The definition of the flatcar is rather self-explanatory, a basic railroad freight car design consisting of a flat, horizontal surface usually equipped with standard two two-axle trucks to transport any type of cargo,
which can withstand the open elements of Mother Nature during its
journey to its destination. The basic flatcar can haul anything from farm equipment and containers to industrial parts and even rails. The flexibility of the car makes it highly desirable by railroads as any kind of redundancy that can be achieved is certainly what they are after!
It’s sort of hard to give a history of the flatcar as their basic shape and design has changed little since it was first developed in the 19th century. While the car
does allow for railroads to haul many types of differing loads, the
exposure of goods to the weather (especially those products which could
not handle outdoor exposure for long periods of time) is ultimately what
resulted in new freight car development, such as boxcars. The most significant change to the flatcar has been its increased length, the addition of standard two-axle trucks (which occurred around the middle of the 19th century), and the various types now available to haul specific loads. Cars
now come equipped with optional loading gear such as chains, straps, or
temporary slats which help to hold differing goods in place during transport.
|A type of heavy-haul depressed-center flatcar, a Siemens Schnabel Car, is seen here in Kannapolis, North Carolina on an overcast August 31, 2006. These cars are meant for extremely heavy loads noted by their extra set of trucks and very low center of gravity.|
Aside from the standard flatcar there is the centerbeam flat. This car is just that, it contains a center beam on the car and tall bulkheads on each end. Usually coming equipped with standard two-axle trucks the car
is typically used to haul paper, lumber, or some other type of bulky
construction material, such as insulation. Similar to the centerbeam
flat is the bulkhead flatcar, which lacks the center beam but includes end bulkheads to haul heavy loads while not allowing them to shift horizontally (lumber or wood products are also an example of what these cars sometimes carry).
Another type of flatcar, while a bit more “advanced,” are today’s well cars developed over the past twenty years to haul international containers
in loads of one or two (typically two if railroad tunnel and bridge
clearances will allow) from port to market and vice-versa. While the car has been embraced by the railroads for the efficiencies it allows, it is actually nothing more than a glorified flat car. The well car was also just another step in the evolution of COFC service (said "Cof-cee"), or Container On Flat Car.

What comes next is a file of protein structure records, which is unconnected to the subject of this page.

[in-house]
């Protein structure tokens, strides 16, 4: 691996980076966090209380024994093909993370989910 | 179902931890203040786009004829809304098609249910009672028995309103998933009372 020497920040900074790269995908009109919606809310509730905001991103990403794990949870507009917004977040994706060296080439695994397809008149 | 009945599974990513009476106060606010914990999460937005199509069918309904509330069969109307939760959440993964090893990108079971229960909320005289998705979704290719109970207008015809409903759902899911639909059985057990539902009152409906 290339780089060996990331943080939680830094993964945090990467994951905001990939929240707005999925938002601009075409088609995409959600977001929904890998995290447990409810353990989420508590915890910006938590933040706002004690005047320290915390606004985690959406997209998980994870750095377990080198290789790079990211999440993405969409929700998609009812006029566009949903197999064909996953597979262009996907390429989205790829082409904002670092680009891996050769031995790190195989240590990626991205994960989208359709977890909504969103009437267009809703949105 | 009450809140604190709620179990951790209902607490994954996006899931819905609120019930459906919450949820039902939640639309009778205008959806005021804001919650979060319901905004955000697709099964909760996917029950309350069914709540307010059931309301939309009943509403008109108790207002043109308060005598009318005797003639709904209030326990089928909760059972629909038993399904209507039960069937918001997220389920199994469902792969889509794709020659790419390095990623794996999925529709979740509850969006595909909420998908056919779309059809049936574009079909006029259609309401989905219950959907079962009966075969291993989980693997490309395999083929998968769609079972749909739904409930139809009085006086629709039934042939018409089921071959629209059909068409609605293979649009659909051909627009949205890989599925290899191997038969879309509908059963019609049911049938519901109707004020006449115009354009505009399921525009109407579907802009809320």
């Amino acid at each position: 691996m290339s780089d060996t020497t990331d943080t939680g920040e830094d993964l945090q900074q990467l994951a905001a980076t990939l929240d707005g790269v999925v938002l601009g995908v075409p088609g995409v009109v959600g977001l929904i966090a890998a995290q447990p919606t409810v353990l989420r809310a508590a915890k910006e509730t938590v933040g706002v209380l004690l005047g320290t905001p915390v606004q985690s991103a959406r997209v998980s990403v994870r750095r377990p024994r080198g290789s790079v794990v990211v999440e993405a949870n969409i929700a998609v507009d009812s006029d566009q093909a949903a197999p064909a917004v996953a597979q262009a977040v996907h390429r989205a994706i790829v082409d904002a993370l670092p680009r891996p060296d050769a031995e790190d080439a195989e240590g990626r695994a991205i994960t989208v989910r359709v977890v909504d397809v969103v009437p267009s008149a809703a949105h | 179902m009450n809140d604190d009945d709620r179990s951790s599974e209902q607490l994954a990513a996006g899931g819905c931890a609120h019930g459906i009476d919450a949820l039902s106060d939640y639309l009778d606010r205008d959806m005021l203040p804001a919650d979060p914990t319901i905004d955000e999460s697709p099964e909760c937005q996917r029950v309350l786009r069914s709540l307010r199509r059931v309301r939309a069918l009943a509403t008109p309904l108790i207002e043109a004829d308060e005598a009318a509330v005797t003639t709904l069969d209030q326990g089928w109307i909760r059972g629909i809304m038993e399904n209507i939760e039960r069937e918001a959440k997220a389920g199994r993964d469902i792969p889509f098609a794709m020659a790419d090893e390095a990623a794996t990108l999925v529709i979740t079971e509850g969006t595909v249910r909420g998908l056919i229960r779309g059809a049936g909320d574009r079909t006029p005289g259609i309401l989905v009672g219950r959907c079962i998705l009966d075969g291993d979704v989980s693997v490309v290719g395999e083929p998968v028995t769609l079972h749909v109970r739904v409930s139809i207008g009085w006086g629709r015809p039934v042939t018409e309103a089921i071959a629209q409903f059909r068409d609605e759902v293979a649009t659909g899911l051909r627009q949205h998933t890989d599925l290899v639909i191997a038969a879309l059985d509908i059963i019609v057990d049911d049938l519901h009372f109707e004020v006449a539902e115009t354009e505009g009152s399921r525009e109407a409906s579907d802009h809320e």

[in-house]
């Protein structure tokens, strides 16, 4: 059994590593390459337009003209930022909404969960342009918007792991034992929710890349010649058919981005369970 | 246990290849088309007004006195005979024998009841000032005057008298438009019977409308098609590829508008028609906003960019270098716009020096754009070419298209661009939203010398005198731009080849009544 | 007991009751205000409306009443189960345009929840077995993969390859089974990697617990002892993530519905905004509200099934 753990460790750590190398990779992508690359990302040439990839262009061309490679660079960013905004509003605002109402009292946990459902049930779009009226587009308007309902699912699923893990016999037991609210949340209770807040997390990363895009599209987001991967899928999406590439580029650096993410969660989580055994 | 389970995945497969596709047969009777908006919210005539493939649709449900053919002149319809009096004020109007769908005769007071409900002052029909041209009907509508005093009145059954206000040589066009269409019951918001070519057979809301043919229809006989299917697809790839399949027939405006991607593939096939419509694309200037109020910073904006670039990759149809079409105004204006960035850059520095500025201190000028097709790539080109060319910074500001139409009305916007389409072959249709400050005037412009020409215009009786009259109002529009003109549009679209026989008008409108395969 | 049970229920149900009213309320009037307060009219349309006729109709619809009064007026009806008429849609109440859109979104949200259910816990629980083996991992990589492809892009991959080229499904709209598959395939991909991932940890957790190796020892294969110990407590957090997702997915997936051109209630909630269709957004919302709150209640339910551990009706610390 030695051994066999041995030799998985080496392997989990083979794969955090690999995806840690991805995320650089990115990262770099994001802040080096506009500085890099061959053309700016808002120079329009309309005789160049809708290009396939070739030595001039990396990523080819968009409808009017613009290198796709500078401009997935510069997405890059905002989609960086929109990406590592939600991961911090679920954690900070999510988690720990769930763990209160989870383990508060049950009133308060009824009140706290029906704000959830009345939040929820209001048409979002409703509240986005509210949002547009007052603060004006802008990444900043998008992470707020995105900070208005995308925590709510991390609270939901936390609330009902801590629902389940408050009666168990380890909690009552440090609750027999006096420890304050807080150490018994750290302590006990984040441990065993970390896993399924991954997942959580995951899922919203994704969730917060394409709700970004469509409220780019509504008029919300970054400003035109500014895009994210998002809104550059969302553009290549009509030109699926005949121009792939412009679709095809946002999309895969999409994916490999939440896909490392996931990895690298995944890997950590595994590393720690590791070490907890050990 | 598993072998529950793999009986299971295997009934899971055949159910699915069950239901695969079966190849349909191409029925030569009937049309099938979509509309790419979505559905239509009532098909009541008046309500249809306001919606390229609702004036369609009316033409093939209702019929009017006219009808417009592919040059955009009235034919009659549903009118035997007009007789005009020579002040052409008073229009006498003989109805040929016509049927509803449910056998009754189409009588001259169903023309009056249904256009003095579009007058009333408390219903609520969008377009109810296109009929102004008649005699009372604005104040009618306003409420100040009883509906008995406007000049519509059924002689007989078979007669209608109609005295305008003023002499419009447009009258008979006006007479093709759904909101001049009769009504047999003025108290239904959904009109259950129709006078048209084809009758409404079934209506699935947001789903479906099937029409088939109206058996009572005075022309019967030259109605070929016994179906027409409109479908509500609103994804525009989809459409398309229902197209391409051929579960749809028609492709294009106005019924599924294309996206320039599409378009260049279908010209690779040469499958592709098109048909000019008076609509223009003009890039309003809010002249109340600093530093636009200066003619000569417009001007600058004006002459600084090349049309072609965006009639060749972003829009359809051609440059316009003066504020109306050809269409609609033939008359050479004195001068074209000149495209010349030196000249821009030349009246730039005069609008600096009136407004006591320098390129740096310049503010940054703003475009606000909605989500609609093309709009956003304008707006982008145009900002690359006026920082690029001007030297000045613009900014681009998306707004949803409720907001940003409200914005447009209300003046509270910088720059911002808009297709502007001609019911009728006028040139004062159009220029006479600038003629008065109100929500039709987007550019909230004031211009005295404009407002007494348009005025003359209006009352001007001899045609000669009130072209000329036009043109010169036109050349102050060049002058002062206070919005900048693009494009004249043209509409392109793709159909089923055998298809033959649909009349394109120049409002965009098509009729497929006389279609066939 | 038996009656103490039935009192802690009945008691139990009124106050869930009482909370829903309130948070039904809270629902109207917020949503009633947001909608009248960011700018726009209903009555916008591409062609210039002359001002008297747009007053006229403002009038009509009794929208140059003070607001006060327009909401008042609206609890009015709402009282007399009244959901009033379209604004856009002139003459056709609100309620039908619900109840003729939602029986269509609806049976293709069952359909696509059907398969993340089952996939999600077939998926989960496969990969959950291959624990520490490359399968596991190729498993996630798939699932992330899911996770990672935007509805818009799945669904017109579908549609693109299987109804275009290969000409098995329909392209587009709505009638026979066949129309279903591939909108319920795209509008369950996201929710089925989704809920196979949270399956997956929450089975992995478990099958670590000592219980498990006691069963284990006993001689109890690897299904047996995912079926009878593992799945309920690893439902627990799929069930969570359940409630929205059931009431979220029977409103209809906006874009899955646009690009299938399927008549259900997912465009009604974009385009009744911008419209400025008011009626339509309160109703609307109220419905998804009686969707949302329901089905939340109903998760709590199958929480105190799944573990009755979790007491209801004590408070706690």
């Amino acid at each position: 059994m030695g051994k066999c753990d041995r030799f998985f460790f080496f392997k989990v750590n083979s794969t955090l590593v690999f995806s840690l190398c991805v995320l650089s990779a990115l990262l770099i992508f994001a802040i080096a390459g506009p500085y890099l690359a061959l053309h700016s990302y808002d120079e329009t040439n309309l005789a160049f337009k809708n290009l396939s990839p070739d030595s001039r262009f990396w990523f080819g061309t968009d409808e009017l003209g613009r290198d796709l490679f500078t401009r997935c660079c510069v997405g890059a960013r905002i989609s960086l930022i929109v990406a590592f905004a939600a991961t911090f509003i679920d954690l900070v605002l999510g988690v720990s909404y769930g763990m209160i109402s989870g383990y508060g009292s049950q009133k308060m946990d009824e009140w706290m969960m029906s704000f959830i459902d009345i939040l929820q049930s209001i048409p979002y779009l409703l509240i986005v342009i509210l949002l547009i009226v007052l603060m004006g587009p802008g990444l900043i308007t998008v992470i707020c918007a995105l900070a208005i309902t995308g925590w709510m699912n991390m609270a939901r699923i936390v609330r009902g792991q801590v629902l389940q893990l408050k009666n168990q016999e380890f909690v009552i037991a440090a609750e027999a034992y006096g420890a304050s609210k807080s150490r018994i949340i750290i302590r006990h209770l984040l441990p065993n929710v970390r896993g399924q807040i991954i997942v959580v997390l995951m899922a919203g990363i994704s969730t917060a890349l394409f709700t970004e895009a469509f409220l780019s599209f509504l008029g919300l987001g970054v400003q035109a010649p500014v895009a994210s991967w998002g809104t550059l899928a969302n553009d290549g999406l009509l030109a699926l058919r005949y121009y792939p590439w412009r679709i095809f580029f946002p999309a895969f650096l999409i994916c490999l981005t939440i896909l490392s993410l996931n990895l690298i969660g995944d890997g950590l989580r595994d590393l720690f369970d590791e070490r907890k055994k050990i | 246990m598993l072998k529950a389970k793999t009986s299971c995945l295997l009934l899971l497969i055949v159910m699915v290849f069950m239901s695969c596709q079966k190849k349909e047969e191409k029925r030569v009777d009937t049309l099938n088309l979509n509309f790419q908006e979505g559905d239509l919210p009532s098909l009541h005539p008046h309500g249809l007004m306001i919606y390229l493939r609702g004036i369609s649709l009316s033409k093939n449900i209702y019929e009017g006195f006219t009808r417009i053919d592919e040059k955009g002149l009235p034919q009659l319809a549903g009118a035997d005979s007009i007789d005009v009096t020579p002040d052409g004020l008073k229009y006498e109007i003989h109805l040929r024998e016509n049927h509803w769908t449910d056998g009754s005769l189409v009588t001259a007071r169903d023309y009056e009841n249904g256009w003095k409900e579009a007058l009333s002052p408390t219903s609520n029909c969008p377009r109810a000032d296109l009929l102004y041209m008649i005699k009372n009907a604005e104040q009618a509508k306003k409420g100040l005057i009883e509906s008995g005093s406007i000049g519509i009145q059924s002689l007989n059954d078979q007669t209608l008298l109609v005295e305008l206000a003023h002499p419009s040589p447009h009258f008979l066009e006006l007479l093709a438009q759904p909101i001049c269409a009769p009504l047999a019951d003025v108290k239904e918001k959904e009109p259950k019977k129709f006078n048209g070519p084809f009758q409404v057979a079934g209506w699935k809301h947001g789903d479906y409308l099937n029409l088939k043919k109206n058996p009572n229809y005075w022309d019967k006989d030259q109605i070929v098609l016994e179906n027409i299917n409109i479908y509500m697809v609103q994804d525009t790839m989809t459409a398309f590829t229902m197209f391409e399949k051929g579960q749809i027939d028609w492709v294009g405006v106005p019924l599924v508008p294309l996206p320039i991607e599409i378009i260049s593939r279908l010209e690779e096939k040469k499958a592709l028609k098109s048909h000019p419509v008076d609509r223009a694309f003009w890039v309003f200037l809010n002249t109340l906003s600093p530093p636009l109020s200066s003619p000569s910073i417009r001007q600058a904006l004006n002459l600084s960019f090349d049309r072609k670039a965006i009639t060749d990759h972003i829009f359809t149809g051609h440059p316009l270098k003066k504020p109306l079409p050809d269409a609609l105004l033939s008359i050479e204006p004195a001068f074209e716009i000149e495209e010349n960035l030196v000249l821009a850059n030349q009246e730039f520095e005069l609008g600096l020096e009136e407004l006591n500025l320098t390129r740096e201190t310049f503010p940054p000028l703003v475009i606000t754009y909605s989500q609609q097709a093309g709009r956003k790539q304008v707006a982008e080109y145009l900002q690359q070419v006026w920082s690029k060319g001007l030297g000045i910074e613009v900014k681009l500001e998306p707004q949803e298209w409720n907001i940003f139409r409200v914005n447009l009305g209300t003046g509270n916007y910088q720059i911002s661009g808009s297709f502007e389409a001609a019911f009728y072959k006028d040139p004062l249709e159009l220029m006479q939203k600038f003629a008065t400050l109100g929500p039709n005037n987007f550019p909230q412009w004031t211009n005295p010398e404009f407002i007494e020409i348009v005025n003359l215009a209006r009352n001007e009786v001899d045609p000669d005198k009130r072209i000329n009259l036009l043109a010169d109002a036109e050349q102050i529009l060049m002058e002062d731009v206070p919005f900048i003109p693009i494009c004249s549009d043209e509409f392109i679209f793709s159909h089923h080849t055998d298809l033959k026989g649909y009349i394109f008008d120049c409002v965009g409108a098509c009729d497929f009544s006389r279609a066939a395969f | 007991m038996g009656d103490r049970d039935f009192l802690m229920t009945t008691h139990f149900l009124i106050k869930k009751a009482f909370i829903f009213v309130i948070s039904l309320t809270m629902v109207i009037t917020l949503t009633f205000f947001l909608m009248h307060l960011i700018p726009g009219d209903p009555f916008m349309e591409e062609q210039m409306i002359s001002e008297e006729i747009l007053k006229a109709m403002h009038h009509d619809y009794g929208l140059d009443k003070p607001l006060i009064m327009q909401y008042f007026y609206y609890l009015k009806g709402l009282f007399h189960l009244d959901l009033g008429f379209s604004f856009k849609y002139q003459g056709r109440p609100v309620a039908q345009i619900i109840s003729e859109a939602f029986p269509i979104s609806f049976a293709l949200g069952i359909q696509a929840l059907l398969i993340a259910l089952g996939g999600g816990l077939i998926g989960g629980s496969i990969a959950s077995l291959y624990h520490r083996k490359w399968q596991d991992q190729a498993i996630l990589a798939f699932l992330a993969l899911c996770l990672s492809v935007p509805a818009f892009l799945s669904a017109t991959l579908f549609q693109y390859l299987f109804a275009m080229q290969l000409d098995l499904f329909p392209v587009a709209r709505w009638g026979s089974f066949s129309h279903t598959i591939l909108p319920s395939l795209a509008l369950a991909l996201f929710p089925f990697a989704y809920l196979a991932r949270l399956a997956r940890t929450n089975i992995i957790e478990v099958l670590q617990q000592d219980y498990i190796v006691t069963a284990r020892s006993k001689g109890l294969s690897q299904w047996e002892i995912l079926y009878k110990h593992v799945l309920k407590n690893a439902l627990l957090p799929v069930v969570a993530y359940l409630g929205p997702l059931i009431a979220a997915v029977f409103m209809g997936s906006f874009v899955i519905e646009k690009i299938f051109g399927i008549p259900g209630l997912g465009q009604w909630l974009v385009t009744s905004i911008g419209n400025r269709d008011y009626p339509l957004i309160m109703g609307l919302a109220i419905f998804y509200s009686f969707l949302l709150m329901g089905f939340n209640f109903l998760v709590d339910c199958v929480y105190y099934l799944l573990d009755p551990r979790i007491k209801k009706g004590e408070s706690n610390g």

As the 1950s gave way to the 1960s the TOFC service, also known
as “piggyback” service, began to gain momentum with many Class I
railroads using the service in one form or another and building hubs and
centers to load and unload trailers. Railroads began blocking entire trains of trailers and they were usually given top priority over the particular route they operated and known as “hotshots.” Names like TrailerJet, Apollo, Razorback, Thunderhawk, and Flexi-Van services began popping up on many railroads. Today, instead of using traditional flatcars to haul truck trailers, which would take a lot of time to load, a new type of car known as a spine-car was developed. Essentially a center beam on trucks the car is specially equipped to haul trailers and to also quickly load and unload them.
One final type of flatcar includes the depressed-center flat, which is still used today to haul extremely heavy or tall loads. The car’s very low center of gravity coupled with its extra two axles, giving it six in total, allows it the ability to haul these types of loads. Usually you can find the car carrying some type of heavy or bulky industrial equipment. Today flatcars are becoming increasingly used, especially in regards to container shipments, carried by well cars, which continue to grow in volume yearly. Keep on the lookout and on almost any mixed freight train you can spot some type of flatcar in transit, from the utilitarian common flat to a coil car, which transports loads of rolled steel.
|A Burlington piggyback freight train with a waycar trailing (the CB&Q's term for a caboose) rolls through Eola, Illinois on September 13, 1965. Note the numerous commuter cars stored away in the background.|
For more reading about flatcars consider the book, Freight Train Cars, from Mike Schafer, one of the leading authors covering all corners of the railroad industry (from its history to present day operations). The book gives an excellent general history and overview on all of the common freight car
types and if you are interested in learning more about them, or you are
simply looking to better understanding their history and development
you should very much enjoy Mr. Schafer’s book. If you're interested in
perhaps purchasing this book please visit the link below which will take you to ordering information through Amazon.com, the trusted online shopping network.